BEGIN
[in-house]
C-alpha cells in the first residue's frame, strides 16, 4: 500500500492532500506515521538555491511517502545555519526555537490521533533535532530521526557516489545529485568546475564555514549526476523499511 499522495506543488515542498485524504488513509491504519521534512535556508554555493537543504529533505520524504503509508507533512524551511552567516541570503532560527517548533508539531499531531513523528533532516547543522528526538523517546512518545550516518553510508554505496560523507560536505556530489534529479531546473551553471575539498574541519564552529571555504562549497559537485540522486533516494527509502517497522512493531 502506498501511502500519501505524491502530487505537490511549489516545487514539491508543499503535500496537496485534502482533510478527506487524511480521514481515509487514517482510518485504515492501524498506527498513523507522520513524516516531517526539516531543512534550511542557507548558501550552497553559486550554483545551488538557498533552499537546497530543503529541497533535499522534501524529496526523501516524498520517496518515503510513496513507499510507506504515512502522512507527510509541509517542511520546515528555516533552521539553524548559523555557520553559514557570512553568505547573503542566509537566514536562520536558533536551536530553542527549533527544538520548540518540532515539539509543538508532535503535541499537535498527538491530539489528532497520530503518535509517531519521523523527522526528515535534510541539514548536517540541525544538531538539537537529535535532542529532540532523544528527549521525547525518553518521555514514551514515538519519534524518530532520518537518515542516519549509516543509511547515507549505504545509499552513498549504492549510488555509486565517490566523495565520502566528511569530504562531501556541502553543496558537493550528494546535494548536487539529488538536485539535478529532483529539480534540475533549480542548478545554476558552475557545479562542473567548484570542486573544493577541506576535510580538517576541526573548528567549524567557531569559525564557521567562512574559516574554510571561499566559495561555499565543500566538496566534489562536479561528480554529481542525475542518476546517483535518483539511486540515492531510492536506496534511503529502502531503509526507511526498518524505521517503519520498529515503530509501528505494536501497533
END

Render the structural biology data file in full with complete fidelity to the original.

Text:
[in-house]
C-alpha cells in the first residue's frame, strides 16, 4: 500500500492532500506515521538555491511517502545555519526555537490521533533535532530521526557516489545529485568546475564555514549526476523499511 499522495506543488515542498485524504488513509491504519521534512535556508554555493537543504529533505520524504503509508507533512524551511552567516541570503532560527517548533508539531499531531513523528533532516547543522528526538523517546512518545550516518553510508554505496560523507560536505556530489534529479531546473551553471575539498574541519564552529571555504562549497559537485540522486533516494527509502517497522512493531 502506498501511502500519501505524491502530487505537490511549489516545487514539491508543499503535500496537496485534502482533510478527506487524511480521514481515509487514517482510518485504515492501524498506527498513523507522520513524516516531517526539516531543512534550511542557507548558501550552497553559486550554483545551488538557498533552499537546497530543503529541497533535499522534501524529496526523501516524498520517496518515503510513496513507499510507506504515512502522512507527510509541509517542511520546515528555516533552521539553524548559523555557520553559514557570512553568505547573503542566509537566514536562520536558533536551536530553542527549533527544538520548540518540532515539539509543538508532535503535541499537535498527538491530539489528532497520530503518535509517531519521523523527522526528515535534510541539514548536517540541525544538531538539537537529535535532542529532540532523544528527549521525547525518553518521555514514551514515538519519534524518530532520518537518515542516519549509516543509511547515507549505504545509499552513498549504492549510488555509486565517490566523495565520502566528511569530504562531501556541502553543496558537493550528494546535494548536487539529488538536485539535478529532483529539480534540475533549480542548478545554476558552475557545479562542473567548484570542486573544493577541506576535510580538517576541526573548528567549524567557531569559525564557521567562512574559516574554510571561499566559495561555499565543500566538496566534489562536479561528480554529481542525475542518476546517483535518483539511486540515492531510492536506496534511503529502502531503509526507511526498518524505521517503519520498529515503530509501528505494536501497533